The Brudenell Social Club, Leeds, Monday 4 April 2011
The Brudenell's packed out tonight and you can spot many people who look like this will be one of only a few gigs they attend this year. There's little doubt that word has got round about just how great a live presence Dum Dum Girls are. Before the girls take the stage, however, we get Mazes, a London-based band who mix 70s West Coast vibes with 90s alt-rock fuzz. They're picking up a bit of buzz themselves, although it's hard to work out why. Songs such as 'Bowie Knives' and 'Cenetaph' (sic) are crushingly trad and banal and, stripped of the artfully lo-fi sound of their recordings, they just sound like an AOR rock band noddling away on snooze. The most arresting thing about Mazes is the bassist's look, which appears to combine the styles of Wayne's World's Wayne and Garth in equal measure. It's strangely compelling to behold, and he is to be applauded for his dedication to the 90s metal-slacker look. Did I say applauded? I meant sectioned.
Dum Dum Girls, as always, look fantastic as they take the stage and launch straight into ace recent single 'He Gets Me High'. It's a great track to kick off with but somehow it seems to lack the necessary wallop tonight. Never mind, because the group still have plenty of great songs up their (black, diaphanous) sleeves, including 'Bhang, Bhang, I'm a Burn Out', 'Jail La La', 'Everybody's Out' and 'I Will Be', each one an explosion of instant hooks, buzz-saw guitar and great stage moves. New material is deployed sparingly so it's hard to say what the band's second album may sound like, but it's safe to say there's been no major reinvention of sound here.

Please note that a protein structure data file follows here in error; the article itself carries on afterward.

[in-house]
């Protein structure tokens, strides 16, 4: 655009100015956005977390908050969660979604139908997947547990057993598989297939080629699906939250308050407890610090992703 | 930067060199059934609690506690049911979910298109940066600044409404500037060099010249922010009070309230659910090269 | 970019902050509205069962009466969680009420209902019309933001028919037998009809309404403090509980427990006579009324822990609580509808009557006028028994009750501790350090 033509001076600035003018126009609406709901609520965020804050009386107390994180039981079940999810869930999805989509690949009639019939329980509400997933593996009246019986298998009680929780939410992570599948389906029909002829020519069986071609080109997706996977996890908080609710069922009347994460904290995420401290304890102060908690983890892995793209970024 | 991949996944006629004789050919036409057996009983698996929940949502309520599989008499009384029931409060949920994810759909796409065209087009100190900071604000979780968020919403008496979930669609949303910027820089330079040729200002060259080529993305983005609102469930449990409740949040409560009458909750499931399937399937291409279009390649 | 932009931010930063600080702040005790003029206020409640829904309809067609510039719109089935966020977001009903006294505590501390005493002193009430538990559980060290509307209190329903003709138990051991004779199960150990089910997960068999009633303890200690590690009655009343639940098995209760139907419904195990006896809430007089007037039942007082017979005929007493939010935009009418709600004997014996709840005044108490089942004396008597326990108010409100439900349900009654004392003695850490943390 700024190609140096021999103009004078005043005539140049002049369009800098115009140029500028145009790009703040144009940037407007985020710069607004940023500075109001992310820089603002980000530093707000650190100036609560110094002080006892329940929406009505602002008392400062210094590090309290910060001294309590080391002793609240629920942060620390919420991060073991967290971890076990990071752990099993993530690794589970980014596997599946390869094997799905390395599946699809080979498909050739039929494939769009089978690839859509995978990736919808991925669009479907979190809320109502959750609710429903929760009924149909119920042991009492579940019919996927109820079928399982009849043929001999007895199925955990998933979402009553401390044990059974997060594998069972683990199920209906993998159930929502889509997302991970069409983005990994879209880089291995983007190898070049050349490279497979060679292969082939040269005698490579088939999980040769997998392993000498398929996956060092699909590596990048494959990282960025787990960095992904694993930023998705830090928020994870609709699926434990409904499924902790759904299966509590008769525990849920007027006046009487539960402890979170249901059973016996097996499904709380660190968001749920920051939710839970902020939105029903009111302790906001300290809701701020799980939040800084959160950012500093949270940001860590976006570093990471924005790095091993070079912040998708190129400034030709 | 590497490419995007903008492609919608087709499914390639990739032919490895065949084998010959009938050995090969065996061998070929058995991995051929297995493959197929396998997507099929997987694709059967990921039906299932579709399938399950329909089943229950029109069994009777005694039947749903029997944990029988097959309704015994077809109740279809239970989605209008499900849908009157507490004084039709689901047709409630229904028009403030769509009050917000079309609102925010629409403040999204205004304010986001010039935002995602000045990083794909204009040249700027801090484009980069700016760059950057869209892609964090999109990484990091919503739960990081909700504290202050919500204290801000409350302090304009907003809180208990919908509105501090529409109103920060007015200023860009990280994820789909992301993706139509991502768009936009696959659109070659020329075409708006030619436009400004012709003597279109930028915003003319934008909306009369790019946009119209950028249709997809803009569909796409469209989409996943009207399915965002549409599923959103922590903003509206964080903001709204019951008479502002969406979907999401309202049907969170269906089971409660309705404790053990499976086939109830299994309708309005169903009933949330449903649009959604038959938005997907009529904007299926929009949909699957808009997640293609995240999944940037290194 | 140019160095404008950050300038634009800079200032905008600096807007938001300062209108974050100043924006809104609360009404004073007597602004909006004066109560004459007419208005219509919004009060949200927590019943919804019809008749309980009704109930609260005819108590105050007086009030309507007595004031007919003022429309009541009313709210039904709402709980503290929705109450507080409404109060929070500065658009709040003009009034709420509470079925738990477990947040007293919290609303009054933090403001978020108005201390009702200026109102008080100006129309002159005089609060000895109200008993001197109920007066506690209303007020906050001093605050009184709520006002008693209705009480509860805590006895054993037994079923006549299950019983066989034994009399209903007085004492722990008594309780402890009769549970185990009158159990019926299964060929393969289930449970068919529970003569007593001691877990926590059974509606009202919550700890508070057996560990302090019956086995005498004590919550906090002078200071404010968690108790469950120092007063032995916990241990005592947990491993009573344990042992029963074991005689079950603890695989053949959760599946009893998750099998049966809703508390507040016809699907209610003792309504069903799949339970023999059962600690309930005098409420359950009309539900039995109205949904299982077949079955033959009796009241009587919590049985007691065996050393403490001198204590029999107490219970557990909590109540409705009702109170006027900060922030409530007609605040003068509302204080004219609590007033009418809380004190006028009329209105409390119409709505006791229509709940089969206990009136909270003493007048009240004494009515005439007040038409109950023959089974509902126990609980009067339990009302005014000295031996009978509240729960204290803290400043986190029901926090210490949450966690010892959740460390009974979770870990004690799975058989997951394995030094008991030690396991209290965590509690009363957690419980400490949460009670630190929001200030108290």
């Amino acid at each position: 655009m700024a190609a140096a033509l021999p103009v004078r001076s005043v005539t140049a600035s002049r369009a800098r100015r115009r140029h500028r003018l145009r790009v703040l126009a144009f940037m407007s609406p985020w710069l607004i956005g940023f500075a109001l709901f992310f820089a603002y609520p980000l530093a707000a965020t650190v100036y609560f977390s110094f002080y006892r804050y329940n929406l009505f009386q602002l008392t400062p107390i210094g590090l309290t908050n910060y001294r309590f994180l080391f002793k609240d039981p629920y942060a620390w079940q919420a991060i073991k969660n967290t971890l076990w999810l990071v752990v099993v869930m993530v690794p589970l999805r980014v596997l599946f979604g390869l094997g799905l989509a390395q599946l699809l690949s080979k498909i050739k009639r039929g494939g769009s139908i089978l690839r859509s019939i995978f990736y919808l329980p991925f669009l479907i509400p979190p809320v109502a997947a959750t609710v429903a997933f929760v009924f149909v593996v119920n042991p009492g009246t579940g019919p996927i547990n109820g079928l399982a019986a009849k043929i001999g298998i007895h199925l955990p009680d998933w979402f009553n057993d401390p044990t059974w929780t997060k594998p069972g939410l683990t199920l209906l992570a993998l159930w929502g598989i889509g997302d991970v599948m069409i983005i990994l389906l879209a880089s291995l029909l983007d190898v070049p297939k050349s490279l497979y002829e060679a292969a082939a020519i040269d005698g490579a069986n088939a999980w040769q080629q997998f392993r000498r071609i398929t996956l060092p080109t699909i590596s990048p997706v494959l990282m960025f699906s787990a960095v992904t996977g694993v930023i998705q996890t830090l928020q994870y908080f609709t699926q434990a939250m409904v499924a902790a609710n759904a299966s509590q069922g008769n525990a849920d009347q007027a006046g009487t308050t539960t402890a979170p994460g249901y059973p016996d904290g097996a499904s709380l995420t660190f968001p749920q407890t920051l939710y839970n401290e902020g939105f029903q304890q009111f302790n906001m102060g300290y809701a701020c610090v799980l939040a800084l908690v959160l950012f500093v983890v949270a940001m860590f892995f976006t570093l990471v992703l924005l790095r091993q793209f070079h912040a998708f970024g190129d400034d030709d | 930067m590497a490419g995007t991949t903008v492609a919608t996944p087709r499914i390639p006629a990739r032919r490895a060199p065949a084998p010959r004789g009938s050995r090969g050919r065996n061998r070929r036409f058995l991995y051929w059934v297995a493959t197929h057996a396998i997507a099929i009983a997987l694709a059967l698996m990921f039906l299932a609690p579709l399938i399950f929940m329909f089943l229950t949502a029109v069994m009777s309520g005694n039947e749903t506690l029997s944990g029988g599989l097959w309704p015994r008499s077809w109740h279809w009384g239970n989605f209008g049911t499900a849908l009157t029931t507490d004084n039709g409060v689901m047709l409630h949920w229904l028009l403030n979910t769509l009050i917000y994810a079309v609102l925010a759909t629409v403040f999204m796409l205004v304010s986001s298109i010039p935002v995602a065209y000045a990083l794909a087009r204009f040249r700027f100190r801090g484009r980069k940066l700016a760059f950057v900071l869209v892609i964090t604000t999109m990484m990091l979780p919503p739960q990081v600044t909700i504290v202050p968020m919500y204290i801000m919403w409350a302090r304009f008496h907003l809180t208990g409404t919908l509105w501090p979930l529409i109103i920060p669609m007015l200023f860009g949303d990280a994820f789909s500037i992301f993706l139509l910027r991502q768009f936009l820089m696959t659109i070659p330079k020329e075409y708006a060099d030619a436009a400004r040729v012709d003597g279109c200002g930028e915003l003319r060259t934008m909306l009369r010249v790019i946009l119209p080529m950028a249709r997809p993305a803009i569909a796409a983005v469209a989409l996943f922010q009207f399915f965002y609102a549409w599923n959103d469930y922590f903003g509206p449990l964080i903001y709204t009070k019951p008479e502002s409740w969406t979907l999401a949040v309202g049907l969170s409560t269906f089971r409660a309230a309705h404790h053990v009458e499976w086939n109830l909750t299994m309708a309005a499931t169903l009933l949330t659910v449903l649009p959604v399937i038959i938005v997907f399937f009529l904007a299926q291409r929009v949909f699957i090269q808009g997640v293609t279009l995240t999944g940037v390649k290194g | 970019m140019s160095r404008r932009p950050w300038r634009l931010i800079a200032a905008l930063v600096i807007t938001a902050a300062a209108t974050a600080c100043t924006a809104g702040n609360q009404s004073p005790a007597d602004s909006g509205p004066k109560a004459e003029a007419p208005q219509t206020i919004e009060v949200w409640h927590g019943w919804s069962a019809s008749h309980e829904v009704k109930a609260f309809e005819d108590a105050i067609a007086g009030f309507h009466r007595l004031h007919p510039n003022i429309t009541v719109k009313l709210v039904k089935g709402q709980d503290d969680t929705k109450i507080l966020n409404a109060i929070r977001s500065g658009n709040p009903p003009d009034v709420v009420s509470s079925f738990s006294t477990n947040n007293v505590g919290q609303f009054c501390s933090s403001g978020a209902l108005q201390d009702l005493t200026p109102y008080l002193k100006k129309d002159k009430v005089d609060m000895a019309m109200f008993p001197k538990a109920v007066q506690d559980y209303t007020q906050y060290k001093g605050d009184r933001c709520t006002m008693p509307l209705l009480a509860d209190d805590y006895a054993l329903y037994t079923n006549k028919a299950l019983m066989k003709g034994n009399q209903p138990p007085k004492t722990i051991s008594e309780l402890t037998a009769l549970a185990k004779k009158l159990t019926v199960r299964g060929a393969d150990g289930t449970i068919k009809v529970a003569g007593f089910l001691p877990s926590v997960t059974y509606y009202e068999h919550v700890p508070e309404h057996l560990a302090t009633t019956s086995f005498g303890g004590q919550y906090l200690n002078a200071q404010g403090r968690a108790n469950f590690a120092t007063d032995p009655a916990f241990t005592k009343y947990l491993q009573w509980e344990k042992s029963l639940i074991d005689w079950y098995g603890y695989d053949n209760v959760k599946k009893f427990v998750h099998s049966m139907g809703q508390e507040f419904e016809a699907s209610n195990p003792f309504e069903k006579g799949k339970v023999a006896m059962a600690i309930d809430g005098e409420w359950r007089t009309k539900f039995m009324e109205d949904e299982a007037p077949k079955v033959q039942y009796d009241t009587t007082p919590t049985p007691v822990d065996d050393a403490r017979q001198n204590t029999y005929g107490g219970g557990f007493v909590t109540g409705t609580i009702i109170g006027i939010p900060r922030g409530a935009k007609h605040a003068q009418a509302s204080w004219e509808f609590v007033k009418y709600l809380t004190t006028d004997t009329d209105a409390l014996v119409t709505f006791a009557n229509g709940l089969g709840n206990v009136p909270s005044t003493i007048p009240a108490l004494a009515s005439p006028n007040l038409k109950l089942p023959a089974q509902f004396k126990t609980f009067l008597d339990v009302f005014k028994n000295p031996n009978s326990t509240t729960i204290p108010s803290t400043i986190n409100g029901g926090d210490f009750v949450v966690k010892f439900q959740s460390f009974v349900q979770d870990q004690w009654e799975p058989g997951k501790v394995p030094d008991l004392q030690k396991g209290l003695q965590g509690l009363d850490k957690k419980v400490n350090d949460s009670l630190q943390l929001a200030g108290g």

Despite turning out a sparkling performance, the reaction from the crowd isn't overwhelming. Most people seem content to watch from the back slurping beer. That changes when the band return for the encore and blast out a cover of The Smiths' 'There is a Light That Never Goes Out'. The band's interpretation is bracingly raw and hungry, Dee Dee snarling out the lyrics with a stalkerish intensity which makes the intimations of double suicide in the chorus sound less like wishful thinking and more like a promise. The crowd rightly goes wild as the four ladies swagger off stage, queens of the night, undisputed queens of rock 'n' roll cool.